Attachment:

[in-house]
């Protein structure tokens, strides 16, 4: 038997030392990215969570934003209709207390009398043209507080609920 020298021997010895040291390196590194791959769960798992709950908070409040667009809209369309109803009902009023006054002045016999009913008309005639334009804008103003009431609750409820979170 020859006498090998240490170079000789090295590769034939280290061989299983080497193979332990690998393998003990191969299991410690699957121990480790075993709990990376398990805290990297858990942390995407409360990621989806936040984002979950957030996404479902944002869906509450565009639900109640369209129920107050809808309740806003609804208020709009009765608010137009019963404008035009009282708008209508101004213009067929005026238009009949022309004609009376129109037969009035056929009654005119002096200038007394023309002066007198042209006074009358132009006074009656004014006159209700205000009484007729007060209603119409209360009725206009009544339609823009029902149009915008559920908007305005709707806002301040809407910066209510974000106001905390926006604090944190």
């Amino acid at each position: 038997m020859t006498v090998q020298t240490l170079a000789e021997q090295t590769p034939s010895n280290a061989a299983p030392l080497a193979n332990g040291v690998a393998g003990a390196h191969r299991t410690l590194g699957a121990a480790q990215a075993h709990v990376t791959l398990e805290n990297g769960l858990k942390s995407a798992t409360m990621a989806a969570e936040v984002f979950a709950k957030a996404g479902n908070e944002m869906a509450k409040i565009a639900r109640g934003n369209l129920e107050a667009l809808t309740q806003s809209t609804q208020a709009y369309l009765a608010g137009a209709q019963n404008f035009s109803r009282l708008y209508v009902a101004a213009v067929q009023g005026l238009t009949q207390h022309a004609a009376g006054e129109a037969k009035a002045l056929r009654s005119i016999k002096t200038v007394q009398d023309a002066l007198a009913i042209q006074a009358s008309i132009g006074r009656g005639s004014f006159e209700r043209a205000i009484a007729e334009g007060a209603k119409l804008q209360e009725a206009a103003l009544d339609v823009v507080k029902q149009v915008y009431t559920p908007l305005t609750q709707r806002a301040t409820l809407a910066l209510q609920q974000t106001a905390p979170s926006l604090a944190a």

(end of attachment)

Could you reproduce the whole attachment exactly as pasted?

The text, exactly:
[in-house]
């Protein structure tokens, strides 16, 4: 038997030392990215969570934003209709207390009398043209507080609920 020298021997010895040291390196590194791959769960798992709950908070409040667009809209369309109803009902009023006054002045016999009913008309005639334009804008103003009431609750409820979170 020859006498090998240490170079000789090295590769034939280290061989299983080497193979332990690998393998003990191969299991410690699957121990480790075993709990990376398990805290990297858990942390995407409360990621989806936040984002979950957030996404479902944002869906509450565009639900109640369209129920107050809808309740806003609804208020709009009765608010137009019963404008035009009282708008209508101004213009067929005026238009009949022309004609009376129109037969009035056929009654005119002096200038007394023309002066007198042209006074009358132009006074009656004014006159209700205000009484007729007060209603119409209360009725206009009544339609823009029902149009915008559920908007305005709707806002301040809407910066209510974000106001905390926006604090944190």
């Amino acid at each position: 038997m020859t006498v090998q020298t240490l170079a000789e021997q090295t590769p034939s010895n280290a061989a299983p030392l080497a193979n332990g040291v690998a393998g003990a390196h191969r299991t410690l590194g699957a121990a480790q990215a075993h709990v990376t791959l398990e805290n990297g769960l858990k942390s995407a798992t409360m990621a989806a969570e936040v984002f979950a709950k957030a996404g479902n908070e944002m869906a509450k409040i565009a639900r109640g934003n369209l129920e107050a667009l809808t309740q806003s809209t609804q208020a709009y369309l009765a608010g137009a209709q019963n404008f035009s109803r009282l708008y209508v009902a101004a213009v067929q009023g005026l238009t009949q207390h022309a004609a009376g006054e129109a037969k009035a002045l056929r009654s005119i016999k002096t200038v007394q009398d023309a002066l007198a009913i042209q006074a009358s008309i132009g006074r009656g005639s004014f006159e209700r043209a205000i009484a007729e334009g007060a209603k119409l804008q209360e009725a206009a103003l009544d339609v823009v507080k029902q149009v915008y009431t559920p908007l305005t609750q709707r806002a301040t409820l809407a910066l209510q609920q974000t106001a905390p979170s926006l604090a944190a």